Anatomy Of A Song – About Staying Power

This edition of Anatomy of a Song features a selection that revisits the iconic songwriting team of the Gershwins. It was the last song written by George Gershwin before his death in 1937, and brother Ira then added the lyrics as a tribute to his sibling. Although the song didn’t get a lot of attention at the time, eventually it became a standard.

Originally titled “It’s Here To Stay” and then “Our Love Is Here To Stay”, the “Our” was dropped when the song was published, even though Ira always preferred it. (As it happens, most of us still think of it with the “Our”.) It first appeared in 1938’s Technicolor musical film, The Goldwyn Follies, performed by Kenny Baker. But the song didn’t really make its mark until over a decade later, when Gene Kelly crooned it to Leslie Caron in the immortal An American In Paris.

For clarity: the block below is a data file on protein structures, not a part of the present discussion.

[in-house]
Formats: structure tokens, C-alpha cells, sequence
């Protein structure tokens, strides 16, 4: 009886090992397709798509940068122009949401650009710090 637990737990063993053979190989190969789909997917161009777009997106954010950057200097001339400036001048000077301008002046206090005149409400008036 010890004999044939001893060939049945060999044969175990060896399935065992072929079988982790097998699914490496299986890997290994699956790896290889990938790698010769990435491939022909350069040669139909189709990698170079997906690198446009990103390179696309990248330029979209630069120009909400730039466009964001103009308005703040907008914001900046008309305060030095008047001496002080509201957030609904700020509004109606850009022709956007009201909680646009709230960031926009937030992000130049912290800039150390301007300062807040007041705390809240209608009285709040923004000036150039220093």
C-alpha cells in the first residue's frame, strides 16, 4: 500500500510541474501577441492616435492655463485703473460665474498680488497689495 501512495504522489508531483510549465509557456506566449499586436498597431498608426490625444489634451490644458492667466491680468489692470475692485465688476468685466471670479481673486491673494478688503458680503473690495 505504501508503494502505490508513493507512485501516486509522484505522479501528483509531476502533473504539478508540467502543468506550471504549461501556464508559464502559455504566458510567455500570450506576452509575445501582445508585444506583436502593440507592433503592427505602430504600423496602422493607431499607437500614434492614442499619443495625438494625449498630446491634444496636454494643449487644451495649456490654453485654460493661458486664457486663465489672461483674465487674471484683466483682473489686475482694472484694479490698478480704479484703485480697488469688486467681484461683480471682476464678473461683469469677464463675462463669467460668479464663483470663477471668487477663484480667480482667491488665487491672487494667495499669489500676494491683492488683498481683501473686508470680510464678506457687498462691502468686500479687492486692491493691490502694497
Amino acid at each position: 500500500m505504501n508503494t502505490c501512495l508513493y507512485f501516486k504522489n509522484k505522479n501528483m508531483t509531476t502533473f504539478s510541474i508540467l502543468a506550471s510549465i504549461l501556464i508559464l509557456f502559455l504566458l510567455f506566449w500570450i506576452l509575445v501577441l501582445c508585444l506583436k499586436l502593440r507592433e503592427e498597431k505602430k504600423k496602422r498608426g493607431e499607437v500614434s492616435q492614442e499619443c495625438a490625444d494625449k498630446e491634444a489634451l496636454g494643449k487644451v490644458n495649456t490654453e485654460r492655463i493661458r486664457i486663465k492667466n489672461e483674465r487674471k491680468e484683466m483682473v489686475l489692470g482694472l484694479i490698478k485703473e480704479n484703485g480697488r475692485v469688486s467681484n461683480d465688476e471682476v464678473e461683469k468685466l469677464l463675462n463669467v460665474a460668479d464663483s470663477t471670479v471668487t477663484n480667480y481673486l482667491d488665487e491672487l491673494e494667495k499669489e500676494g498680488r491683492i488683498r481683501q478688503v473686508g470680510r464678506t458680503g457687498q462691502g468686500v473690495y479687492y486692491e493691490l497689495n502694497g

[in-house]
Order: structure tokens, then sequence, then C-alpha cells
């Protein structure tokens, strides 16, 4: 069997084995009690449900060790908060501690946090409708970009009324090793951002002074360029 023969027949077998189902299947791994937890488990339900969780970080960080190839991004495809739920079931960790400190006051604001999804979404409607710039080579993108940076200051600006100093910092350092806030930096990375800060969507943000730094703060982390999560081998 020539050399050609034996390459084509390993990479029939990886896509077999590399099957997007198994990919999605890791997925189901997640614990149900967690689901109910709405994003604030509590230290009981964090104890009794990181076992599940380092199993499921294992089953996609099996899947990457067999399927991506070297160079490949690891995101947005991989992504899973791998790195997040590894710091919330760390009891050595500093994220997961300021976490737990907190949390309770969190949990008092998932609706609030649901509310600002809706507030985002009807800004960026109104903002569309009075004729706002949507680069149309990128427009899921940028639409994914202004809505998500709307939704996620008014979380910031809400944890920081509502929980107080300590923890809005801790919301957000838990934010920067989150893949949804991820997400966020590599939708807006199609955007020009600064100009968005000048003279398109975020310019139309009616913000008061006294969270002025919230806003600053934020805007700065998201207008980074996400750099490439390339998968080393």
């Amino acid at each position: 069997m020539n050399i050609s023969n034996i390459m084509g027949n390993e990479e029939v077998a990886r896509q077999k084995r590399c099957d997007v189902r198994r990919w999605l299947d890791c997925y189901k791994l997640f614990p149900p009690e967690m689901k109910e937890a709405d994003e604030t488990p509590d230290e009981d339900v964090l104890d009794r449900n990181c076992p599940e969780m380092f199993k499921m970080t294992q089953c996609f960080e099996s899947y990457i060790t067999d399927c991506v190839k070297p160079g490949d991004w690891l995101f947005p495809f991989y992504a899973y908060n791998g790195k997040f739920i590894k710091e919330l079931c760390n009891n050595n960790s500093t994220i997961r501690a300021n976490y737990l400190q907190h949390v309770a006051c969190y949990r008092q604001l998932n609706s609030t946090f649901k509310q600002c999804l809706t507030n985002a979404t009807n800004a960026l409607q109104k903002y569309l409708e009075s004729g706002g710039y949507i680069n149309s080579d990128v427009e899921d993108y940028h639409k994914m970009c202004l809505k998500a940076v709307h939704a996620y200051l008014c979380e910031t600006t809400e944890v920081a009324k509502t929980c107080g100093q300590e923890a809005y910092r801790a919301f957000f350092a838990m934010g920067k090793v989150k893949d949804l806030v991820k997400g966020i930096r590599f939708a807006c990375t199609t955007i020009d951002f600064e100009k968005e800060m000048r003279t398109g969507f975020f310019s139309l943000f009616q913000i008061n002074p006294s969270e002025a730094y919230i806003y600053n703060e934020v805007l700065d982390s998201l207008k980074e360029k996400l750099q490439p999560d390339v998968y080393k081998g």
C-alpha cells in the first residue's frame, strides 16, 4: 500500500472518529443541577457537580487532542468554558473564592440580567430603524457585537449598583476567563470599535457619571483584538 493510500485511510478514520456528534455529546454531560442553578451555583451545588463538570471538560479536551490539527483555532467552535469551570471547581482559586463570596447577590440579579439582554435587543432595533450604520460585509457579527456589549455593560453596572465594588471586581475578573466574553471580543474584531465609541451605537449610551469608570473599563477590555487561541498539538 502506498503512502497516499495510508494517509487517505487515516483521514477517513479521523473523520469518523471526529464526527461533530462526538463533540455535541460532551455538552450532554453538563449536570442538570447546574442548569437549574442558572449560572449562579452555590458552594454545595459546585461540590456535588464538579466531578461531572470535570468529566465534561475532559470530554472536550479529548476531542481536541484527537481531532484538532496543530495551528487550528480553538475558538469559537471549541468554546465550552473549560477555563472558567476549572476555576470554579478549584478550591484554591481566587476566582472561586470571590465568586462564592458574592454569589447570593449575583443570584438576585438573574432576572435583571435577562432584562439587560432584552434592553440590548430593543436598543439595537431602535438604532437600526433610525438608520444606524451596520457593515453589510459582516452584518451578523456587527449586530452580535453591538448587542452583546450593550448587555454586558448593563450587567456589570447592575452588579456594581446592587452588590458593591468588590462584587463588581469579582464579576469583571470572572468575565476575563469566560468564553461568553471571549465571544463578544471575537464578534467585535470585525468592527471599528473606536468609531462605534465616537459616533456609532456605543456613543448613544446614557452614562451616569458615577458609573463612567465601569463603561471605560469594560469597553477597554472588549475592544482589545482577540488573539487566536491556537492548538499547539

In the years since, the song has been recorded by a number of singers and has appeared on the soundtrack of several movies. One of the most memorable was 1989’s When Harry Met Sally, which featured a version by Louis Armstrong and Ella Fitzgerald.

Unfortunately George Gershwin was unable to see the ultimate success of the song. His last memory was being required to audition his melody for the producers of The Goldwyn Follies – an insult to a composer of his standing – and being asked by Sam Goldwyn, “Why don’t you write hits like Irving Berlin?”

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